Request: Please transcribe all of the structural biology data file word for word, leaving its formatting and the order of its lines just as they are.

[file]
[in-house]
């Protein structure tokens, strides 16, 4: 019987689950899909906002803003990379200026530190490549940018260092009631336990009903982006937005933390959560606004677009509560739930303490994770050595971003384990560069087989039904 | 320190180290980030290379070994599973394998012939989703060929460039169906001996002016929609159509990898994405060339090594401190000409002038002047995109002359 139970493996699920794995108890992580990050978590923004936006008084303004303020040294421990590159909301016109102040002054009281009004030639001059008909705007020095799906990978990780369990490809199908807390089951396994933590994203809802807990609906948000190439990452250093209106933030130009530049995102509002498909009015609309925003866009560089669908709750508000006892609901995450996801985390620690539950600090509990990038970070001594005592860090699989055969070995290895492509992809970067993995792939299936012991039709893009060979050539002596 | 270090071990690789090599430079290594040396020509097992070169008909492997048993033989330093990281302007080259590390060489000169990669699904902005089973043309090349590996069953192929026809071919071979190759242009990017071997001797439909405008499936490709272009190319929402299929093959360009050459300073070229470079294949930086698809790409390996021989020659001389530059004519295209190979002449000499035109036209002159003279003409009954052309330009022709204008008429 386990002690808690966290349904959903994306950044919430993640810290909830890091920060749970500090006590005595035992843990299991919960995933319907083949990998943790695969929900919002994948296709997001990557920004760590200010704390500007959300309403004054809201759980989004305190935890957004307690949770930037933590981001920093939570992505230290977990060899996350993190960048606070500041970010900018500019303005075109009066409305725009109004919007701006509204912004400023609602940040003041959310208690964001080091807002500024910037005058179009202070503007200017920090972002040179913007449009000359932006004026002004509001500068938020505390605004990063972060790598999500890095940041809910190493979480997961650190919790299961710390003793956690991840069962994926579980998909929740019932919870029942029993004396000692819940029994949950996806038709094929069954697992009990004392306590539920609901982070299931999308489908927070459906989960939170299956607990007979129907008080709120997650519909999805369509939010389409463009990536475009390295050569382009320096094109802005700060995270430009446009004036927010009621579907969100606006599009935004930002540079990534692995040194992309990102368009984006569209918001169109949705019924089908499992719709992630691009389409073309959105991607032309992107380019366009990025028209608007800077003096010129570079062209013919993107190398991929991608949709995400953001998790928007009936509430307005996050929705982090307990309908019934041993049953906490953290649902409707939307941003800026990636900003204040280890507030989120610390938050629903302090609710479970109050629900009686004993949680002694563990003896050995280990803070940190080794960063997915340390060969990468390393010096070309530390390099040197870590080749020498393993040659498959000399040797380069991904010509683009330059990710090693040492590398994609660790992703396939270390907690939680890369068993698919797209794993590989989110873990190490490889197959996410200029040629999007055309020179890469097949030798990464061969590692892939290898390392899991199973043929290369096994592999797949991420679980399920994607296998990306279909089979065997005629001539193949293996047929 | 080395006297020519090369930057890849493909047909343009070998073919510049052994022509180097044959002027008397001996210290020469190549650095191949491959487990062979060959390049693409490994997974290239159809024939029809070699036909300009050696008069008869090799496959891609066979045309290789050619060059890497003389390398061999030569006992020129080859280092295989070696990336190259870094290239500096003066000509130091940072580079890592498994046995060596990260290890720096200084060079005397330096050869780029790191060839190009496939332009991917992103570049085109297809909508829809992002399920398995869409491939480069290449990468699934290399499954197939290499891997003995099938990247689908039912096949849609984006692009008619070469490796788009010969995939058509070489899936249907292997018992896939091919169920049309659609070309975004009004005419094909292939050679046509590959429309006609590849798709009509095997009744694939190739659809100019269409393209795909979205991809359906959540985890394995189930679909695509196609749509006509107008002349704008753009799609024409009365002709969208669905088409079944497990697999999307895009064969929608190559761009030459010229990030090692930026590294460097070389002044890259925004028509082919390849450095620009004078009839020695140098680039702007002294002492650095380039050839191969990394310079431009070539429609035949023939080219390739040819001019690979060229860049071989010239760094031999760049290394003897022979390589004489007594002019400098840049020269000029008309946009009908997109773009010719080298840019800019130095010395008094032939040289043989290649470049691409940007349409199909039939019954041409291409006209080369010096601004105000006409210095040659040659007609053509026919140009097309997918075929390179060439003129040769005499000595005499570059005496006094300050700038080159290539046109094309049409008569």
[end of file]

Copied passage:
[in-house]
């Protein structure tokens, strides 16, 4: 019987689950899909906002803003990379200026530190490549940018260092009631336990009903982006937005933390959560606004677009509560739930303490994770050595971003384990560069087989039904 | 320190180290980030290379070994599973394998012939989703060929460039169906001996002016929609159509990898994405060339090594401190000409002038002047995109002359 139970493996699920794995108890992580990050978590923004936006008084303004303020040294421990590159909301016109102040002054009281009004030639001059008909705007020095799906990978990780369990490809199908807390089951396994933590994203809802807990609906948000190439990452250093209106933030130009530049995102509002498909009015609309925003866009560089669908709750508000006892609901995450996801985390620690539950600090509990990038970070001594005592860090699989055969070995290895492509992809970067993995792939299936012991039709893009060979050539002596 | 270090071990690789090599430079290594040396020509097992070169008909492997048993033989330093990281302007080259590390060489000169990669699904902005089973043309090349590996069953192929026809071919071979190759242009990017071997001797439909405008499936490709272009190319929402299929093959360009050459300073070229470079294949930086698809790409390996021989020659001389530059004519295209190979002449000499035109036209002159003279003409009954052309330009022709204008008429 386990002690808690966290349904959903994306950044919430993640810290909830890091920060749970500090006590005595035992843990299991919960995933319907083949990998943790695969929900919002994948296709997001990557920004760590200010704390500007959300309403004054809201759980989004305190935890957004307690949770930037933590981001920093939570992505230290977990060899996350993190960048606070500041970010900018500019303005075109009066409305725009109004919007701006509204912004400023609602940040003041959310208690964001080091807002500024910037005058179009202070503007200017920090972002040179913007449009000359932006004026002004509001500068938020505390605004990063972060790598999500890095940041809910190493979480997961650190919790299961710390003793956690991840069962994926579980998909929740019932919870029942029993004396000692819940029994949950996806038709094929069954697992009990004392306590539920609901982070299931999308489908927070459906989960939170299956607990007979129907008080709120997650519909999805369509939010389409463009990536475009390295050569382009320096094109802005700060995270430009446009004036927010009621579907969100606006599009935004930002540079990534692995040194992309990102368009984006569209918001169109949705019924089908499992719709992630691009389409073309959105991607032309992107380019366009990025028209608007800077003096010129570079062209013919993107190398991929991608949709995400953001998790928007009936509430307005996050929705982090307990309908019934041993049953906490953290649902409707939307941003800026990636900003204040280890507030989120610390938050629903302090609710479970109050629900009686004993949680002694563990003896050995280990803070940190080794960063997915340390060969990468390393010096070309530390390099040197870590080749020498393993040659498959000399040797380069991904010509683009330059990710090693040492590398994609660790992703396939270390907690939680890369068993698919797209794993590989989110873990190490490889197959996410200029040629999007055309020179890469097949030798990464061969590692892939290898390392899991199973043929290369096994592999797949991420679980399920994607296998990306279909089979065997005629001539193949293996047929 | 080395006297020519090369930057890849493909047909343009070998073919510049052994022509180097044959002027008397001996210290020469190549650095191949491959487990062979060959390049693409490994997974290239159809024939029809070699036909300009050696008069008869090799496959891609066979045309290789050619060059890497003389390398061999030569006992020129080859280092295989070696990336190259870094290239500096003066000509130091940072580079890592498994046995060596990260290890720096200084060079005397330096050869780029790191060839190009496939332009991917992103570049085109297809909508829809992002399920398995869409491939480069290449990468699934290399499954197939290499891997003995099938990247689908039912096949849609984006692009008619070469490796788009010969995939058509070489899936249907292997018992896939091919169920049309659609070309975004009004005419094909292939050679046509590959429309006609590849798709009509095997009744694939190739659809100019269409393209795909979205991809359906959540985890394995189930679909695509196609749509006509107008002349704008753009799609024409009365002709969208669905088409079944497990697999999307895009064969929608190559761009030459010229990030090692930026590294460097070389002044890259925004028509082919390849450095620009004078009839020695140098680039702007002294002492650095380039050839191969990394310079431009070539429609035949023939080219390739040819001019690979060229860049071989010239760094031999760049290394003897022979390589004489007594002019400098840049020269000029008309946009009908997109773009010719080298840019800019130095010395008094032939040289043989290649470049691409940007349409199909039939019954041409291409006209080369010096601004105000006409210095040659040659007609053509026919140009097309997918075929390179060439003129040769005499000595005499570059005496006094300050700038080159290539046109094309049409008569």